Friday, 16 April 2010

Everything's not lost

I'm reading Tim Keller's The Prodigal God at the moment. It looks in depth at the story of lost son(s) in Luke's gospel, which I led as a bible study on camp this week. When I have doubts about the Christian faith, I find I always come back to the person of Jesus and I just cannot ignore him and the things he said - this parable and Tim Keller's comments on it are reminding me why.

"Here, then, is Jesus's radical redefinition of what is wrong with us. Nearly everyone defines sin as breaking a list of rules. Jesus, though, shows us that a man who has violated virtually nothing on the list of moral misbehaviors can be every bit as spiritually lost as the most profligate, immoral person. Why? Because sin is not just breaking the rules, it is putting yourself in the place of God as Savior, Lord, and Judge just as each son sought to displace the authority of the father in his own life..."
"... We must admit that we've put our ultimate hope and trust in things other than God, and that in both our wrongdoing and right doing we have been seeking to get around God or get control of God in order to get hold of those things. (p. 78)"

I love how Keller makes it clear that doing good things is not the same as having a relationship with God, and that self-sacrifice is often no sacrifice at all - often we do good things only for rewards or reputation, or for God's blessing or so we can make demands of God (like the elder brother with his father in the parable)... We do not do things for the sheer beauty of them, or because we love people or because we want to please God as the end in itself. 

I think Keller's comments on the elder brother in the story, and the cost of forgiveness are particularly striking.

"There are many people today who have abandoned any kind of religious faith because they see clearly that the major religions are simply full of elder brothers. They have come to the conclusion that religion is one of the greatest sources of misery and strife in the world. And guess what? Jesus says through this parable - they are right....  In his parable Jesus deconstructs the religiosity that is one of the main problems with the world. In this parable Jesus says to us, "Would you please be open to the possibility that the gospel, real Christianity, is something very different from religion?"..."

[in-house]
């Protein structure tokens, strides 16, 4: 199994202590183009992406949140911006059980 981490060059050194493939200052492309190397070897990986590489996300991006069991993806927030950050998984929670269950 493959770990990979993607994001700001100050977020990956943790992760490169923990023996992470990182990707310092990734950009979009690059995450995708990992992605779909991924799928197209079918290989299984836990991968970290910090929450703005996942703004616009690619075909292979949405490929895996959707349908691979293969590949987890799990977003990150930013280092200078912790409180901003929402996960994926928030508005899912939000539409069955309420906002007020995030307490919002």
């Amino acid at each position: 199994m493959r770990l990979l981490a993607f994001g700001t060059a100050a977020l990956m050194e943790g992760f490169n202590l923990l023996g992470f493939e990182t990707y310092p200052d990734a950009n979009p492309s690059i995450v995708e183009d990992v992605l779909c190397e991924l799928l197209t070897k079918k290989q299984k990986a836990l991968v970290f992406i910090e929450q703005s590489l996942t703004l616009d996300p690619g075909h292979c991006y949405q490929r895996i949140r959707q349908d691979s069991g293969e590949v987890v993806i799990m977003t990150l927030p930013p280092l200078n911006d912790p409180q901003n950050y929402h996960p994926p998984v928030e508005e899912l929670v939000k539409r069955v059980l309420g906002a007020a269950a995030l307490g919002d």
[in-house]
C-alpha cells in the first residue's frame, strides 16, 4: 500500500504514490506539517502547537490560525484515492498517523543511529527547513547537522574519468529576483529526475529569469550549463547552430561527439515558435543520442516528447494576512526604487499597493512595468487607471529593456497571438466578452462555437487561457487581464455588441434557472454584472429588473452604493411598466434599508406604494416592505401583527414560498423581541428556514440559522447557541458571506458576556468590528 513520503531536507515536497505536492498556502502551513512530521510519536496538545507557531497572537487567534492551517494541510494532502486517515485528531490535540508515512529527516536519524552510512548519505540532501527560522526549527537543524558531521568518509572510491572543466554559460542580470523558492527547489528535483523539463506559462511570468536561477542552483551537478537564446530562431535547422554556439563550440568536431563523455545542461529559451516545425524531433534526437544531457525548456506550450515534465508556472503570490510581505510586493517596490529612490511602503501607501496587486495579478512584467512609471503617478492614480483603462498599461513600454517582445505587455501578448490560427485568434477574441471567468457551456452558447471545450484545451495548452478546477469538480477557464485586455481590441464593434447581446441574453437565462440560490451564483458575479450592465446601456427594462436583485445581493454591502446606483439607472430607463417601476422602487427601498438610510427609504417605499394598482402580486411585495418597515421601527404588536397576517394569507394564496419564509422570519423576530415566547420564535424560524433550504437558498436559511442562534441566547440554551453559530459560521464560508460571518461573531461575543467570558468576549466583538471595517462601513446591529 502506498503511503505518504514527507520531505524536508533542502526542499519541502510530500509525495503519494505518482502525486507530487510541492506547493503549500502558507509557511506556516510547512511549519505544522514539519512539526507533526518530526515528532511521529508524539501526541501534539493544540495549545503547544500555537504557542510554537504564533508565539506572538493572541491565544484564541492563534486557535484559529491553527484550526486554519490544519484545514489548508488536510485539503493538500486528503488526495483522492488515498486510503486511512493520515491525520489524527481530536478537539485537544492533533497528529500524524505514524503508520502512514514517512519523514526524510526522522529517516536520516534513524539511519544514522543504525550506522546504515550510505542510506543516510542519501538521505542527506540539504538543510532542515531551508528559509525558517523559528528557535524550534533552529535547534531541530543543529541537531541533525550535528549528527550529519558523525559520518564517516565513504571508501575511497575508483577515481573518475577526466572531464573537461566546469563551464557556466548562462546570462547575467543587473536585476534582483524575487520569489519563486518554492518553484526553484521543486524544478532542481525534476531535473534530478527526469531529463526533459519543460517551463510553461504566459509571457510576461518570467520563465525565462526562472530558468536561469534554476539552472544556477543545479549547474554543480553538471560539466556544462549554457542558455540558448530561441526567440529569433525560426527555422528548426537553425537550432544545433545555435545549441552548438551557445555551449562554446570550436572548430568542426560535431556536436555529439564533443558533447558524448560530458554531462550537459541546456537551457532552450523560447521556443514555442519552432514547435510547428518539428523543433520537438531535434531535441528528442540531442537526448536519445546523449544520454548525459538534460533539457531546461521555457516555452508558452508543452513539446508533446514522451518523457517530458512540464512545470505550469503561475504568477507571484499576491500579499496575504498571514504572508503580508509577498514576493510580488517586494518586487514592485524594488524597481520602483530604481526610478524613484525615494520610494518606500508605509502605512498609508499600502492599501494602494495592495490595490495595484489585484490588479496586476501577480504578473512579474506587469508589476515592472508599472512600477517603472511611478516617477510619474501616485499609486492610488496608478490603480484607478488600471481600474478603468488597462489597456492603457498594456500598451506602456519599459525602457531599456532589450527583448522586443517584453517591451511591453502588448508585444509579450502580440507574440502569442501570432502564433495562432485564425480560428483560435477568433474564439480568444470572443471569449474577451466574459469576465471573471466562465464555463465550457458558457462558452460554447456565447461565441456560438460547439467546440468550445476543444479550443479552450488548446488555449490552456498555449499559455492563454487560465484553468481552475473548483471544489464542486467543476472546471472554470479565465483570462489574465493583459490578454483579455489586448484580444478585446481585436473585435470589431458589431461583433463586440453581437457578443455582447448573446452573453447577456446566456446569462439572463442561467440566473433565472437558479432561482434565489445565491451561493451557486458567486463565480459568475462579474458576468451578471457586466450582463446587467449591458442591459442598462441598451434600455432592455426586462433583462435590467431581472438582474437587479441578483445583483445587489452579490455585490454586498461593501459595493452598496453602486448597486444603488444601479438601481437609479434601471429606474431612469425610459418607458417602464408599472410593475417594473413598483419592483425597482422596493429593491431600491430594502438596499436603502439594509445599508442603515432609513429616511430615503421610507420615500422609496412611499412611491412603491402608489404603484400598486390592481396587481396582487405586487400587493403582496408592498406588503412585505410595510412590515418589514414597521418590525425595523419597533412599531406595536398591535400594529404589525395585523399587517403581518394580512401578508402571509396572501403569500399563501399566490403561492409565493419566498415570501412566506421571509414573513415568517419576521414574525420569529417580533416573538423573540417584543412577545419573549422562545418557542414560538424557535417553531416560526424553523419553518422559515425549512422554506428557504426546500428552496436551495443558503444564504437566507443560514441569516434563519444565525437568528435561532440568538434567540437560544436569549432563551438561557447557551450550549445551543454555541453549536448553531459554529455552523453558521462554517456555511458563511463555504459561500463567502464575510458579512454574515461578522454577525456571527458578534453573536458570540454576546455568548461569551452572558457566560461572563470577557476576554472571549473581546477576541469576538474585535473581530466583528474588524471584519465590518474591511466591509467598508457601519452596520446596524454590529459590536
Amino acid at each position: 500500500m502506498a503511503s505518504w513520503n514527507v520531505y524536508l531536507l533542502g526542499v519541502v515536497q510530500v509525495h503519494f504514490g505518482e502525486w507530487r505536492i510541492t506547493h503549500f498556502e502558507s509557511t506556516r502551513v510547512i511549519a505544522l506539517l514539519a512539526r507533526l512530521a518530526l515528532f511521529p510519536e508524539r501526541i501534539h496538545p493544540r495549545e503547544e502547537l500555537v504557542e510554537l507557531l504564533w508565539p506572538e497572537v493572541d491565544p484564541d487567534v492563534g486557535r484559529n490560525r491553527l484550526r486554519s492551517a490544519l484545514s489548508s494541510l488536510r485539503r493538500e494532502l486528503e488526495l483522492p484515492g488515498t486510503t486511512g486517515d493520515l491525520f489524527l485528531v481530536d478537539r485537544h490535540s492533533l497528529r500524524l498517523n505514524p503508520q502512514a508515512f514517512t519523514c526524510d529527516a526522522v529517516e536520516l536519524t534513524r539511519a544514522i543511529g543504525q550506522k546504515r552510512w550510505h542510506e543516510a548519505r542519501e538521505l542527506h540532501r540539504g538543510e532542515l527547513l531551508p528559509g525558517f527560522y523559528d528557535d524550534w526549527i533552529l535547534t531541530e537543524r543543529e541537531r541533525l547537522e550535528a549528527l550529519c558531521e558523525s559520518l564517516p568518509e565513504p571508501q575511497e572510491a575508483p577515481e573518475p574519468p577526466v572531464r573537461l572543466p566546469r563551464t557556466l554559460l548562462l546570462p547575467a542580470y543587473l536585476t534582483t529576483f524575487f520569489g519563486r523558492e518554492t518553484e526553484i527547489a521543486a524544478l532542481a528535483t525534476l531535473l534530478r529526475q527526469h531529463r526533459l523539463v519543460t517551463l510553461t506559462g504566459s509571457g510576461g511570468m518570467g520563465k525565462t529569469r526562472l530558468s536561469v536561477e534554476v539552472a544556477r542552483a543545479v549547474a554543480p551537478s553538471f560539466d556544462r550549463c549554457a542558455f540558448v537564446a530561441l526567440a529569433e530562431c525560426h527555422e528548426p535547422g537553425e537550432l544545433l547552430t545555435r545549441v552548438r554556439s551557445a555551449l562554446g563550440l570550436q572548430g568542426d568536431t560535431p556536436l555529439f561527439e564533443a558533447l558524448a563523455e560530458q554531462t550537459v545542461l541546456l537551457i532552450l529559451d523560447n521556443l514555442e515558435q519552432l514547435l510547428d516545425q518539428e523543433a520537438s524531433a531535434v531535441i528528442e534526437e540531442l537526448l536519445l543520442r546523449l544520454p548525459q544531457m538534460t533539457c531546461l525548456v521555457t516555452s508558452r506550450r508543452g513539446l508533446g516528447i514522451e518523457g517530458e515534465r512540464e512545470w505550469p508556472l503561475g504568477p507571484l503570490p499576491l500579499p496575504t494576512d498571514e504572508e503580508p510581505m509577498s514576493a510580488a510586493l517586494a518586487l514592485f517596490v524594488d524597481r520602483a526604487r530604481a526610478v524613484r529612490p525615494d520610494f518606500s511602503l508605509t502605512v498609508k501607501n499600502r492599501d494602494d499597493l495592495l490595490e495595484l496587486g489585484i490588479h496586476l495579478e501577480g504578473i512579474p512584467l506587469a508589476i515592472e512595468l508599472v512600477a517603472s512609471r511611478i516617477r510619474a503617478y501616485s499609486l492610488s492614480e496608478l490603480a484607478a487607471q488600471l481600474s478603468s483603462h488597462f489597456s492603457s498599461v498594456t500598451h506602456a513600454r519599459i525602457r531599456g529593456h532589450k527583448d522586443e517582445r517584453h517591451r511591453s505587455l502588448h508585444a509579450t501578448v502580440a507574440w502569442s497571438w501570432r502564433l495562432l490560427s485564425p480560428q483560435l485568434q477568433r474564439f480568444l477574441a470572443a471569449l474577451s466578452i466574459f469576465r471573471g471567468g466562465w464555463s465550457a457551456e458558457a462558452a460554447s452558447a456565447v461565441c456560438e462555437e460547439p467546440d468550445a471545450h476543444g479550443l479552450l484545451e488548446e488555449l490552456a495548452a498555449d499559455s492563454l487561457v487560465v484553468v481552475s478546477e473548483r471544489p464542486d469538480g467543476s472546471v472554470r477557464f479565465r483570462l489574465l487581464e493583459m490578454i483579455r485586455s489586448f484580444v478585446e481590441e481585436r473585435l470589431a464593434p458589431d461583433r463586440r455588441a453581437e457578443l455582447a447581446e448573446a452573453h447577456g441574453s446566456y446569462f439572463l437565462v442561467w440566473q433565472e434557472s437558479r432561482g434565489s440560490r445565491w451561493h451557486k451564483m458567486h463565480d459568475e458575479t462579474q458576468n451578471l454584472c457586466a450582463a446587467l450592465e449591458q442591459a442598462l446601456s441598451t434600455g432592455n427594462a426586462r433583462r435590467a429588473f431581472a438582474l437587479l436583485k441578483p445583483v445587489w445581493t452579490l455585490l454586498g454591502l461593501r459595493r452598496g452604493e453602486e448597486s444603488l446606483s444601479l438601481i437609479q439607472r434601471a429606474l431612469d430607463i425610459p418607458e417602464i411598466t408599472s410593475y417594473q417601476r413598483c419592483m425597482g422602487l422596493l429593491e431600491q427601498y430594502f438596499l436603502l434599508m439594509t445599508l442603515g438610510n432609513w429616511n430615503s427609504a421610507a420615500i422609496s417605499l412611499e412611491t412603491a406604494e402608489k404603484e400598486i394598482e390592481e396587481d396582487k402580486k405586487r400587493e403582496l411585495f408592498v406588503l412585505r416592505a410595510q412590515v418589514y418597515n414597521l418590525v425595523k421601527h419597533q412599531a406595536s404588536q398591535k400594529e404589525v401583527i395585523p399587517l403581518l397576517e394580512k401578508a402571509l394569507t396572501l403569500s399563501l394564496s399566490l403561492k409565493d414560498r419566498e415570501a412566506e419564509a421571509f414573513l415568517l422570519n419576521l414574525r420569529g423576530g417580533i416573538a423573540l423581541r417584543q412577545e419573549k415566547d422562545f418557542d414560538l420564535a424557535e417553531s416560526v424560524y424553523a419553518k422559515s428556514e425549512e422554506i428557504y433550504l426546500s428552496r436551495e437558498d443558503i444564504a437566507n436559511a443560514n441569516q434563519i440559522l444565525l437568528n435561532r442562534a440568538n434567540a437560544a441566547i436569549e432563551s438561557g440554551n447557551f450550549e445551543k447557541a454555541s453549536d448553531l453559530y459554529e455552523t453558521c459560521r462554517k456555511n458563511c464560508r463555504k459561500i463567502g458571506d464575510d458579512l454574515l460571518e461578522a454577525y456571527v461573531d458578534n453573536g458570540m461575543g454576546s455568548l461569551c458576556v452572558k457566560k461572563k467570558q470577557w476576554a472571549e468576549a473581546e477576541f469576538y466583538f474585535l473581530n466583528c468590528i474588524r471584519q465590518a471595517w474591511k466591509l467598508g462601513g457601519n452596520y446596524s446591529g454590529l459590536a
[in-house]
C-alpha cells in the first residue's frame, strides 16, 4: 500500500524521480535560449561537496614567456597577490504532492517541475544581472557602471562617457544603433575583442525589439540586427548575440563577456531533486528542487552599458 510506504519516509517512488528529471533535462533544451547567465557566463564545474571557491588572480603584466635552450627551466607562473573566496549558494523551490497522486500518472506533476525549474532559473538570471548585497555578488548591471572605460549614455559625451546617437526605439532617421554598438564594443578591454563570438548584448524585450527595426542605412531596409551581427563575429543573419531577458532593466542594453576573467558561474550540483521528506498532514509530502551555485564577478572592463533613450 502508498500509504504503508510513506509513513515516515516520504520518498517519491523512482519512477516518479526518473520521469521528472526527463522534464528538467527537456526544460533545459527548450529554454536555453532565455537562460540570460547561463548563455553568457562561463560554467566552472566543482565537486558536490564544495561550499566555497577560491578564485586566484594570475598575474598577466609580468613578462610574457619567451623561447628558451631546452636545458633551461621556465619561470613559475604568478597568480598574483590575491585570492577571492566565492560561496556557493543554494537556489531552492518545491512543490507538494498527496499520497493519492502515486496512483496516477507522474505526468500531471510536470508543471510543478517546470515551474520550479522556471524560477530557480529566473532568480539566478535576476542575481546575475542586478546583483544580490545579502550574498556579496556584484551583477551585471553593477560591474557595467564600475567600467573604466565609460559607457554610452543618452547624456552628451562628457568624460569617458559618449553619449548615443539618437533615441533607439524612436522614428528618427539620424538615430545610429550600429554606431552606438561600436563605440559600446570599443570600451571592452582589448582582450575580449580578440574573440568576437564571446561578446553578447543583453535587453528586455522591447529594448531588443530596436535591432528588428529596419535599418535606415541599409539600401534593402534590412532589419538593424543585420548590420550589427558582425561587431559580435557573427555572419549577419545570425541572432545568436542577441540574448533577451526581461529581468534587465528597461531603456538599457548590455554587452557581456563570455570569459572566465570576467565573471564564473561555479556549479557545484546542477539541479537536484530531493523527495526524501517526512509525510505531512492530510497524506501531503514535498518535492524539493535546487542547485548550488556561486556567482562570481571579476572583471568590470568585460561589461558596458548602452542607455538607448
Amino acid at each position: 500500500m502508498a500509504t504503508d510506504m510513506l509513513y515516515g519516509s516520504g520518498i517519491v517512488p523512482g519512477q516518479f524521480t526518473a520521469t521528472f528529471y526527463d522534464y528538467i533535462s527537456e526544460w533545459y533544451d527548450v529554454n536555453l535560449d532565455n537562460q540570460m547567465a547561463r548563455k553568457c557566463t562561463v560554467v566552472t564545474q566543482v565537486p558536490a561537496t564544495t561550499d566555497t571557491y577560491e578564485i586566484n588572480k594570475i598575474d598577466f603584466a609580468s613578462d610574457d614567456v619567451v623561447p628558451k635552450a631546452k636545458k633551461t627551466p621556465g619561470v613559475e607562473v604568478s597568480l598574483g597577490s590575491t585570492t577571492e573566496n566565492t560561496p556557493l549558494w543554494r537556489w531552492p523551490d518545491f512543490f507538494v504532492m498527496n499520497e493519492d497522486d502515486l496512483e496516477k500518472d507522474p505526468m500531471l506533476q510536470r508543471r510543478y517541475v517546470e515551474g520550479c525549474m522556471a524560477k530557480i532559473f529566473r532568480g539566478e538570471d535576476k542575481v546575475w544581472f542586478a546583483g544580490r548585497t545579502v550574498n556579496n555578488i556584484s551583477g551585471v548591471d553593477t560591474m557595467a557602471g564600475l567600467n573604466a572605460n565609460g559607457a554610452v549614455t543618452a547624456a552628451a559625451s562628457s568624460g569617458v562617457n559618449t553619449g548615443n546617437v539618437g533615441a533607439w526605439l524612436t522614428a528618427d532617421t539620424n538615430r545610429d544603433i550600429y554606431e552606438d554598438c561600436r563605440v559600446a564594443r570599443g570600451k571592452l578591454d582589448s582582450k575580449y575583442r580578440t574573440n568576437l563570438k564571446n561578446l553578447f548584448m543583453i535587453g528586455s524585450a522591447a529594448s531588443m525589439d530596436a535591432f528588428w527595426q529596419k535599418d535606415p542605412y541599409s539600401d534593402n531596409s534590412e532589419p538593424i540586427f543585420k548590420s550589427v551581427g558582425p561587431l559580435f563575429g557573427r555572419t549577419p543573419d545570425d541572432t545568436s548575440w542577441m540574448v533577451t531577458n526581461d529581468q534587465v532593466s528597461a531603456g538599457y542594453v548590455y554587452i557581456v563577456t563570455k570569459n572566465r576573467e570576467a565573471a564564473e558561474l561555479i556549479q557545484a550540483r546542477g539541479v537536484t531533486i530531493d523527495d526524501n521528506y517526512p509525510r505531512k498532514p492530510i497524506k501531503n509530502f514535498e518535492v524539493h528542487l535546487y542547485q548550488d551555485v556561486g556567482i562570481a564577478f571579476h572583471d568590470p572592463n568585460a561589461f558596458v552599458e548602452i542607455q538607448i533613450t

- because Christianity is about the father, pleading for the elder brother to come in, running to welcome the younger brother home... and it is about the elder brother who is not mentioned:

"Over the years many readers have drawn the superficial conclusion that the restoration of the younger brother involved no atonement, no cost. ... That is an oversimplification. ... forgiveness always comes at a cost to the one granting forgiveness. ... The younger brother's restoration was free to him, but it came at enormous cost to the elder brother. ... But Jesus does not put a true elder brother in the story, one who is willing to pay any cost to seek and save that which is lost. It is heartbreaking. The younger son gets a Pharisee for a brother instead. But we do not. ... Our true elder brother paid our debt, on the cross, in our place."

I don't usually write overly Christian-themed posts on here - they usually get written elsewhere - but this book has really given me a way to approach how I look at lots of other things that have been going round my head. 

I've also been really enjoying Matthew Paul Turner's blog, Jesus Needs New PR. I like it because he's a Christian, but finds christian culture mostly cringey like I do, and likes to laugh about it. He also writes about things that lots of Christians try to avoid talking about or explain away, and he writes in a way that doesn't make out that he has all the answers.

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